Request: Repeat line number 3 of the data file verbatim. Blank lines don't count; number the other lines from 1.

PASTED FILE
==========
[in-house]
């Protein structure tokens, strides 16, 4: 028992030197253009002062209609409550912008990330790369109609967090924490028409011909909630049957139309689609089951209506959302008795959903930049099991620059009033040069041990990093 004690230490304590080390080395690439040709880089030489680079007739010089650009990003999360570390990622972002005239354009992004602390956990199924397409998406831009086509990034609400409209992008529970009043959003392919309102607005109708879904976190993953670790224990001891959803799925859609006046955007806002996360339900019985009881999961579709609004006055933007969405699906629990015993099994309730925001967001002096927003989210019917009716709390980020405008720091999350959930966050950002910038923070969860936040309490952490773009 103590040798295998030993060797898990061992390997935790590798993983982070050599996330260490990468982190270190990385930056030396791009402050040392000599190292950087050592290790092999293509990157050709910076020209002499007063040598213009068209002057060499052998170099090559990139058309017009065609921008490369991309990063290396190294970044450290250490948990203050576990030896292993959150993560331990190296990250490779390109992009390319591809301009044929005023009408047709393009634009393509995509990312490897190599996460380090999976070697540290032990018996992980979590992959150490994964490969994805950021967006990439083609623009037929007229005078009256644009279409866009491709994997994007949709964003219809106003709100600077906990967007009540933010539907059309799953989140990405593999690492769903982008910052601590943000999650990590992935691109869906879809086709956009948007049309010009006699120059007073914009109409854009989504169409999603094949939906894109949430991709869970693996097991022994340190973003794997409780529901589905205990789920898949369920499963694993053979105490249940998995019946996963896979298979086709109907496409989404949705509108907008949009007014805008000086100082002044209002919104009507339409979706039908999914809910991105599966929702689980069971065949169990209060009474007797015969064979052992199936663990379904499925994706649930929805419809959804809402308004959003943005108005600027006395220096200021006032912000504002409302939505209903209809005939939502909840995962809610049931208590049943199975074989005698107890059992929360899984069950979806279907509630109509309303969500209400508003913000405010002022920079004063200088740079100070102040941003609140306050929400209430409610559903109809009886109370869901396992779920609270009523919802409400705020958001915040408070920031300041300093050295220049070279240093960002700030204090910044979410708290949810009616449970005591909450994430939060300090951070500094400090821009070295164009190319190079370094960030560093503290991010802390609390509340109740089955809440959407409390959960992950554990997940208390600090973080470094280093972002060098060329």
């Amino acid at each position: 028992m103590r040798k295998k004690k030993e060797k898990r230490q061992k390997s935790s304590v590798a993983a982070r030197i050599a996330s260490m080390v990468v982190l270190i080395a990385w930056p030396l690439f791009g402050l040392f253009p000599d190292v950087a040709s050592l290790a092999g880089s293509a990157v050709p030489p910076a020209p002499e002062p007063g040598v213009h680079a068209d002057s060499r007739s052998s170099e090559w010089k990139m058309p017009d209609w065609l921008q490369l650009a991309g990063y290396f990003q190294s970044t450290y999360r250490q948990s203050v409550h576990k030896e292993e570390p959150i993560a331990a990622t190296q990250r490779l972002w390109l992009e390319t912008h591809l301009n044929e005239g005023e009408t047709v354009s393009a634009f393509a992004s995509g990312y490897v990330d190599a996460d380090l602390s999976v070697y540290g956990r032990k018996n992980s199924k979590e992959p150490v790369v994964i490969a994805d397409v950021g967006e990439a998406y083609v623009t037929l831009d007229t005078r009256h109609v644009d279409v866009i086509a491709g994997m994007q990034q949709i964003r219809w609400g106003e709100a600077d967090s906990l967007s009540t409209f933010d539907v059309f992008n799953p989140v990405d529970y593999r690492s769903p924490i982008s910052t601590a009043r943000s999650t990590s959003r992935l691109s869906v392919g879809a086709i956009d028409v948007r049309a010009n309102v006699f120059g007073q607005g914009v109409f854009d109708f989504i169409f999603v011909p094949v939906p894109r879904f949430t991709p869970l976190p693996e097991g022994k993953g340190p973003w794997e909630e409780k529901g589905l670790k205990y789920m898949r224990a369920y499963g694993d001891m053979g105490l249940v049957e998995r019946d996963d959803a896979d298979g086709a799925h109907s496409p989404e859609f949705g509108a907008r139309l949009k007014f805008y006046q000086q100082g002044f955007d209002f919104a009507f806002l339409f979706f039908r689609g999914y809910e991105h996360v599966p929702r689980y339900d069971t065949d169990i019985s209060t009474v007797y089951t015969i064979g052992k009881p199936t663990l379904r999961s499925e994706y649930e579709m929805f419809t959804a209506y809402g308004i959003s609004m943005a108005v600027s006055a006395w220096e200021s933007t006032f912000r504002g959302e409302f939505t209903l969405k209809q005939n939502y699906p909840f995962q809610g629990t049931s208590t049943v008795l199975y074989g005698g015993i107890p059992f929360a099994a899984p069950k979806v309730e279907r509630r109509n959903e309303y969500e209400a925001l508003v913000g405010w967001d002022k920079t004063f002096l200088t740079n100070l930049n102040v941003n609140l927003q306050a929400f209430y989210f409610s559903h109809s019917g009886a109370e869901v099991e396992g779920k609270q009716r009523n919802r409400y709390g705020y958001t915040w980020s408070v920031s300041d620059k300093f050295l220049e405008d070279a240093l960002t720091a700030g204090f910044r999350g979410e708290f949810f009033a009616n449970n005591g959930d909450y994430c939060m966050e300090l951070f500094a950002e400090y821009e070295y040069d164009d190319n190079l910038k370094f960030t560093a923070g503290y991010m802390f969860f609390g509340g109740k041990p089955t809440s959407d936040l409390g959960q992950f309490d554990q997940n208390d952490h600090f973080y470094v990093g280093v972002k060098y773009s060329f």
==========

């Amino acid at each position: 028992m103590r040798k295998k004690k030993e060797k898990r230490q061992k390997s935790s304590v590798a993983a982070r030197i050599a996330s260490m080390v990468v982190l270190i080395a990385w930056p030396l690439f791009g402050l040392f253009p000599d190292v950087a040709s050592l290790a092999g880089s293509a990157v050709p030489p910076a020209p002499e002062p007063g040598v213009h680079a068209d002057s060499r007739s052998s170099e090559w010089k990139m058309p017009d209609w065609l921008q490369l650009a991309g990063y290396f990003q190294s970044t450290y999360r250490q948990s203050v409550h576990k030896e292993e570390p959150i993560a331990a990622t190296q990250r490779l972002w390109l992009e390319t912008h591809l301009n044929e005239g005023e009408t047709v354009s393009a634009f393509a992004s995509g990312y490897v990330d190599a996460d380090l602390s999976v070697y540290g956990r032990k018996n992980s199924k979590e992959p150490v790369v994964i490969a994805d397409v950021g967006e990439a998406y083609v623009t037929l831009d007229t005078r009256h109609v644009d279409v866009i086509a491709g994997m994007q990034q949709i964003r219809w609400g106003e709100a600077d967090s906990l967007s009540t409209f933010d539907v059309f992008n799953p989140v990405d529970y593999r690492s769903p924490i982008s910052t601590a009043r943000s999650t990590s959003r992935l691109s869906v392919g879809a086709i956009d028409v948007r049309a010009n309102v006699f120059g007073q607005g914009v109409f854009d109708f989504i169409f999603v011909p094949v939906p894109r879904f949430t991709p869970l976190p693996e097991g022994k993953g340190p973003w794997e909630e409780k529901g589905l670790k205990y789920m898949r224990a369920y499963g694993d001891m053979g105490l249940v049957e998995r019946d996963d959803a896979d298979g086709a799925h109907s496409p989404e859609f949705g509108a907008r139309l949009k007014f805008y006046q000086q100082g002044f955007d209002f919104a009507f806002l339409f979706f039908r689609g999914y809910e991105h996360v599966p929702r689980y339900d069971t065949d169990i019985s209060t009474v007797y089951t015969i064979g052992k009881p199936t663990l379904r999961s499925e994706y649930e579709m929805f419809t959804a209506y809402g308004i959003s609004m943005a108005v600027s006055a006395w220096e200021s933007t006032f912000r504002g959302e409302f939505t209903l969405k209809q005939n939502y699906p909840f995962q809610g629990t049931s208590t049943v008795l199975y074989g005698g015993i107890p059992f929360a099994a899984p069950k979806v309730e279907r509630r109509n959903e309303y969500e209400a925001l508003v913000g405010w967001d002022k920079t004063f002096l200088t740079n100070l930049n102040v941003n609140l927003q306050a929400f209430y989210f409610s559903h109809s019917g009886a109370e869901v099991e396992g779920k609270q009716r009523n919802r409400y709390g705020y958001t915040w980020s408070v920031s300041d620059k300093f050295l220049e405008d070279a240093l960002t720091a700030g204090f910044r999350g979410e708290f949810f009033a009616n449970n005591g959930d909450y994430c939060m966050e300090l951070f500094a950002e400090y821009e070295y040069d164009d190319n190079l910038k370094f960030t560093a923070g503290y991010m802390f969860f609390g509340g109740k041990p089955t809440s959407d936040l409390g959960q992950f309490d554990q997940n208390d952490h600090f973080y470094v990093g280093v972002k060098y773009s060329f």